Thursday, November 29, 2012

Educators for Excellence’s Almost Quiet War for Value-Added Evaluations

At the beginning of the event, the Director of Educators for Excellence comes to a Powerpoint slide titled, “Critical to our Movement.” A sharp, junior-politician type, Jonathan Schleifer speaks with confidence. The crowd of teachers skews young, like most things ed-reform. They’re unusually polite for a crowd of teachers. A digital poll taken early in the event shows that more than 60% have been teaching five years or less.

They’re here for “A Conversation with Chancellor Dennis Walcott about Teacher Evaluation in NYC” — among the state-mandated evaluation standards are controversial value-added measures based on student test scores. The nonprofit education reform organization Educators for Excellence (E4E) is playing host. With funding in the millions, the organization doesn’t have to skimp on the event: freelance photographers roam around snapping pictures; staffers distribute digital clickers to all comers; two free drinks and a mozzarella stick await each attendee at a nearby bar afterwards.

The introductory slide Schleifer presents states quite explicitly what E4E finds critical to the lobbying campaign they call “our movement”: “a holistic and equitable evaluation system that incorporates value-added methodology.” It is the only plank listed in the weighty “Critical to our Movement” slide.

It will be the last time value-added measures are mentioned that night.

For the next hour or so, Schools Chancellor Dennis Walcott charms the audience and answers questions about the Danielson rubric, the teacher evaluation pilot program, administrator training, and other practicalities. The concerns aired by teachers in attendance center mostly around practical concerns and administrators’ fidelity to the system. Their contributions are valid, though largely non-ideological. By the time the event is over, one would be hard-pressed to find anything contentious about the looming evaluation contract.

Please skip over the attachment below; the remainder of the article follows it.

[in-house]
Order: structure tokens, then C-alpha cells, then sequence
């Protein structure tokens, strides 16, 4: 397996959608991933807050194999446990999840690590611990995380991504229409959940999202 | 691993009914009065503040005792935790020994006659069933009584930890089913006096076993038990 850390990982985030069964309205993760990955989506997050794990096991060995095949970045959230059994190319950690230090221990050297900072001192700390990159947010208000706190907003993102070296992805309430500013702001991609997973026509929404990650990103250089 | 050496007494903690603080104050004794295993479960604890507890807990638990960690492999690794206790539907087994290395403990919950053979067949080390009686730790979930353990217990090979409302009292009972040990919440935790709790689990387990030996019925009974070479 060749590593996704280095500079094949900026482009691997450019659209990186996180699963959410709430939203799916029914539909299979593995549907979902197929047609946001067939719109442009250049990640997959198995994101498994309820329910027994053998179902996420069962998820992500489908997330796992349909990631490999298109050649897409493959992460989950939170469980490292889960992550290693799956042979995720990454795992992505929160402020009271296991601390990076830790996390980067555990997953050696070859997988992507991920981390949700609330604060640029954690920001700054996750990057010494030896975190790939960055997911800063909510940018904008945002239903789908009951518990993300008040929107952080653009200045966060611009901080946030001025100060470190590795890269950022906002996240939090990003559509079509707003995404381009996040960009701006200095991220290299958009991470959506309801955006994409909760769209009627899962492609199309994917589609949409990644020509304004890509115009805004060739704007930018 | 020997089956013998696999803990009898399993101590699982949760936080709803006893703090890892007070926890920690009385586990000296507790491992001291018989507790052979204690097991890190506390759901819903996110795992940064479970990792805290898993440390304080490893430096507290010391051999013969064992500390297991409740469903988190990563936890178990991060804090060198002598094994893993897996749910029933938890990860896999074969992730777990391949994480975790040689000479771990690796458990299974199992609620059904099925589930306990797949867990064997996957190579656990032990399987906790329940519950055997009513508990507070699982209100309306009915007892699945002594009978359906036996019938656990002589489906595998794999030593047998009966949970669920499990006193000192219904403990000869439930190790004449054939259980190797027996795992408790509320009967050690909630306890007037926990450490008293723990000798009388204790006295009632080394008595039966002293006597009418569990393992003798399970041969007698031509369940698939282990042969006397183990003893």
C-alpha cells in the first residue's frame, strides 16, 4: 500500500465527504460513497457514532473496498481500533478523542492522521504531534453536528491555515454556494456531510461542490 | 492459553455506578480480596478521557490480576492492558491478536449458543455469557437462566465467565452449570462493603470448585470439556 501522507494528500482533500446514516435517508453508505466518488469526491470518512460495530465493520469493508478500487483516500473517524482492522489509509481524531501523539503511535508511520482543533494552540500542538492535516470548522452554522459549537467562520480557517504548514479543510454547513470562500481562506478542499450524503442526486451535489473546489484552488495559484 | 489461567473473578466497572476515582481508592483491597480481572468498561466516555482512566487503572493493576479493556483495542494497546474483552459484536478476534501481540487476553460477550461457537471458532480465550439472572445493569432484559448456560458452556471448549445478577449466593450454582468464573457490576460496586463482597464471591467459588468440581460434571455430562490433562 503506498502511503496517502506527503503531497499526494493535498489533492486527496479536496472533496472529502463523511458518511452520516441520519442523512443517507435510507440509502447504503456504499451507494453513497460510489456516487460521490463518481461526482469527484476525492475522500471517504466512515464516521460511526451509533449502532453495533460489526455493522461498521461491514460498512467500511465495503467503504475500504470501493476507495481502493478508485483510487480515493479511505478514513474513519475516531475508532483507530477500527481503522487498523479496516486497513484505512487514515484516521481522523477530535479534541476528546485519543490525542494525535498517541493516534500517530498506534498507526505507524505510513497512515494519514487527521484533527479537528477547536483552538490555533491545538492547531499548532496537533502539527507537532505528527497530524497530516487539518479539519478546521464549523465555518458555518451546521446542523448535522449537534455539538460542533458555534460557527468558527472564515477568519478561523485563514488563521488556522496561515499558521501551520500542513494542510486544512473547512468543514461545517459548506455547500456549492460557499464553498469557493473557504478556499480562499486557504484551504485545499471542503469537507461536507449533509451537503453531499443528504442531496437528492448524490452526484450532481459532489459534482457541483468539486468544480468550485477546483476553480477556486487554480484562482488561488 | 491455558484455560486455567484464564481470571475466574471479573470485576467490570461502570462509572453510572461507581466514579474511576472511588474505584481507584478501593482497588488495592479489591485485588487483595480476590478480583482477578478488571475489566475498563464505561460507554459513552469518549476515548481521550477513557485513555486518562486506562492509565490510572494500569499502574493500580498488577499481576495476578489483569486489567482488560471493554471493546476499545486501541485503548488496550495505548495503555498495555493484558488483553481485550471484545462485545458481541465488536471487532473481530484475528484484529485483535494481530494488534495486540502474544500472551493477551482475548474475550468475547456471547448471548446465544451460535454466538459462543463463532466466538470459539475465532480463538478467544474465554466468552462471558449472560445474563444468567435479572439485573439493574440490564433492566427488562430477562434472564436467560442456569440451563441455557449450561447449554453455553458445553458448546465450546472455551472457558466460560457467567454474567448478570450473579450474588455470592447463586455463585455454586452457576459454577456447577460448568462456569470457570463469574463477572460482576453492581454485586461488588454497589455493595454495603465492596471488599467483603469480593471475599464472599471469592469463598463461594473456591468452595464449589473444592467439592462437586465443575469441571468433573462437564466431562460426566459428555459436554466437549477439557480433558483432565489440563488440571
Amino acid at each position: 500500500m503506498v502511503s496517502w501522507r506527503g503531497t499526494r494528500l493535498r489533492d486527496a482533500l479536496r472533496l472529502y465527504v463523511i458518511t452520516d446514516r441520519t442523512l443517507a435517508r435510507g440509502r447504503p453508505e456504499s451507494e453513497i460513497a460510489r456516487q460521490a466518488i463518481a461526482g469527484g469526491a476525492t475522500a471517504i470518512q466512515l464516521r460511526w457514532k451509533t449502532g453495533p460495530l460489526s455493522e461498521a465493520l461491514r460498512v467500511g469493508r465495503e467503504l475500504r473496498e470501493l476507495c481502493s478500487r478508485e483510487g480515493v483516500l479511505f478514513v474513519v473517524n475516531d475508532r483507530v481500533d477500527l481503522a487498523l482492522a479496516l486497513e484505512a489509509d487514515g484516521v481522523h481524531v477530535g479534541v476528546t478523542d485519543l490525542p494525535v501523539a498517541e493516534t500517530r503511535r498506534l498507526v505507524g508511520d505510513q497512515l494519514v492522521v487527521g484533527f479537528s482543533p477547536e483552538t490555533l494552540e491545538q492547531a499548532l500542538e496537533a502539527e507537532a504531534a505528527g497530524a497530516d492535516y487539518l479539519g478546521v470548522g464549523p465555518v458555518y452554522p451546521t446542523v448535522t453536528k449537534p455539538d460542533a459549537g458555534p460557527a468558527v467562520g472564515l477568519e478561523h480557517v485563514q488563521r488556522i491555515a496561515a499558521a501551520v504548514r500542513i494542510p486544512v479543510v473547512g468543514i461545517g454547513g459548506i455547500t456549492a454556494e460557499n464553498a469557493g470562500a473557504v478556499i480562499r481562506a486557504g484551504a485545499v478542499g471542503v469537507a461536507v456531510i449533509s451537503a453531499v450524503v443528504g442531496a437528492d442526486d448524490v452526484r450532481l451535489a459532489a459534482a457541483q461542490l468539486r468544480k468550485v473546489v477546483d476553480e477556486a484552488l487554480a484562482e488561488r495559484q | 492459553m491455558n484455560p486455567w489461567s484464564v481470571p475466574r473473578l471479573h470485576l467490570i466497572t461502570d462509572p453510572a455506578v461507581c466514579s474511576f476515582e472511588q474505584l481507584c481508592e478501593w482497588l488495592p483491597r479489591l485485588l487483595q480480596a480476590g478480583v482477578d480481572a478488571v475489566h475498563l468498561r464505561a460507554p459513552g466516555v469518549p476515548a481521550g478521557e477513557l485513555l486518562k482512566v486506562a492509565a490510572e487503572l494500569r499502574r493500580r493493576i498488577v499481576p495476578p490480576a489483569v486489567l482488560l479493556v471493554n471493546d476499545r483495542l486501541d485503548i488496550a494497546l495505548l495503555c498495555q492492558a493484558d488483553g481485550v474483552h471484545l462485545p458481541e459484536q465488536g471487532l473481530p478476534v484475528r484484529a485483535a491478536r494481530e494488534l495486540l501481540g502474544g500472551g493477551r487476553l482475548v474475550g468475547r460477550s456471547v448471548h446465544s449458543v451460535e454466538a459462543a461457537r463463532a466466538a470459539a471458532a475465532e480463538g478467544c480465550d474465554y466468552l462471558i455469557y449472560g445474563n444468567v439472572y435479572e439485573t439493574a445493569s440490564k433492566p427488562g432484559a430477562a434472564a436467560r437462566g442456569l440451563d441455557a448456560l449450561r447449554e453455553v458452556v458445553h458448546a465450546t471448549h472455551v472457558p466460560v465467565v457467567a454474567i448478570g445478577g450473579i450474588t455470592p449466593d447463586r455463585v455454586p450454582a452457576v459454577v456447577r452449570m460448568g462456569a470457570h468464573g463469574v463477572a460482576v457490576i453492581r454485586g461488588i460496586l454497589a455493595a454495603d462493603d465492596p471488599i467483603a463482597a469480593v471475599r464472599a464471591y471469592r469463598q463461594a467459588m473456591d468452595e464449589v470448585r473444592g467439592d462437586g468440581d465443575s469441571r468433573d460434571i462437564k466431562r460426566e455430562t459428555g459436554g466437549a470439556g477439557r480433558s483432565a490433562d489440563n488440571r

As a publicity event, it went impressively well. Both Tweed and E4E came off as cooperative, thoughtful participants in the education policymaking process. That their agendas are nearly identical only helps keep the “conversation,” as they call it, “results-oriented.”

Someone attuned to the ongoing struggle over evaluation standards, however, would be baffled by the absence of discussion surrounding standardized-test-driven measures. These consistently raise the hackles of union members and opponents of education reform. The state mandate that at least 40% of teacher evaluations be derived from standardized test scores (including a minimum of 20% from state-administered Regents tests) will likely prove the greatest hurdle in ongoing negotiations.

At the event’s outset, E4E ushered in uncritical support of controversial value-added evaluation policy. This was the elephant they led quite consciously into the room to plop next to the podium; no one acknowledged it the rest of the night. Silence on these measures let the chancellors avoid bumpy terrain and kept the discussion on a non-ideological keel. By girding the conversation with tacit approval of value-added measures, E4E reduced the most politically prickly aspect of new evaluation policies to a dull matter of fact.

It’s not surprising, then, that ed-reform critics look askance at Educators for Excellence, which they see as a corporate-funded political lobbying organization, an “anti-union union.” E4E, alternately described as “outside agitators” and “a voice in educational policymaking,” refutes these charges. Though a relatively new organization, their funding grew fivefold between 2010, the year of their founding, and 2011, when they received nearly $2 million in donations. They keep their donors anonymous.